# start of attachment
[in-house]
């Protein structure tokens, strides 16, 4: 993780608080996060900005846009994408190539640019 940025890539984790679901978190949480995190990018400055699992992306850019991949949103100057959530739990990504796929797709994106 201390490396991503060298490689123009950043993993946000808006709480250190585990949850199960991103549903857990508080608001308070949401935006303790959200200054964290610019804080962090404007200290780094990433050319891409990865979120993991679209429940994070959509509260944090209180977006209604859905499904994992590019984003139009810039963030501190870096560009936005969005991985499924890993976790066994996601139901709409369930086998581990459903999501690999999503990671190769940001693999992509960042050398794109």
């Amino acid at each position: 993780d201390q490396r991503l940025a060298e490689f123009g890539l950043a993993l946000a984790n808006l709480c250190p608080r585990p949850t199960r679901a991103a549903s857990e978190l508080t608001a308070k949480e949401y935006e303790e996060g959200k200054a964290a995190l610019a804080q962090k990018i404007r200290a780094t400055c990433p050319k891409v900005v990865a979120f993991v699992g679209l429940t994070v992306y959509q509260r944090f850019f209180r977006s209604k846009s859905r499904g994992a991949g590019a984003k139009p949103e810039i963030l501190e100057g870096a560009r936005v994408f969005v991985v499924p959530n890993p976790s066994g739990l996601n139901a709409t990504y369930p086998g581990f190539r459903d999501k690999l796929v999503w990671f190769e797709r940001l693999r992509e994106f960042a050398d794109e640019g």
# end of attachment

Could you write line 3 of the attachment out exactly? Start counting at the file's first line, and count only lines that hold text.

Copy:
């Amino acid at each position: 993780d201390q490396r991503l940025a060298e490689f123009g890539l950043a993993l946000a984790n808006l709480c250190p608080r585990p949850t199960r679901a991103a549903s857990e978190l508080t608001a308070k949480e949401y935006e303790e996060g959200k200054a964290a995190l610019a804080q962090k990018i404007r200290a780094t400055c990433p050319k891409v900005v990865a979120f993991v699992g679209l429940t994070v992306y959509q509260r944090f850019f209180r977006s209604k846009s859905r499904g994992a991949g590019a984003k139009p949103e810039i963030l501190e100057g870096a560009r936005v994408f969005v991985v499924p959530n890993p976790s066994g739990l996601n139901a709409t990504y369930p086998g581990f190539r459903d999501k690999l796929v999503w990671f190769e797709r940001l693999r992509e994106f960042a050398d794109e640019g």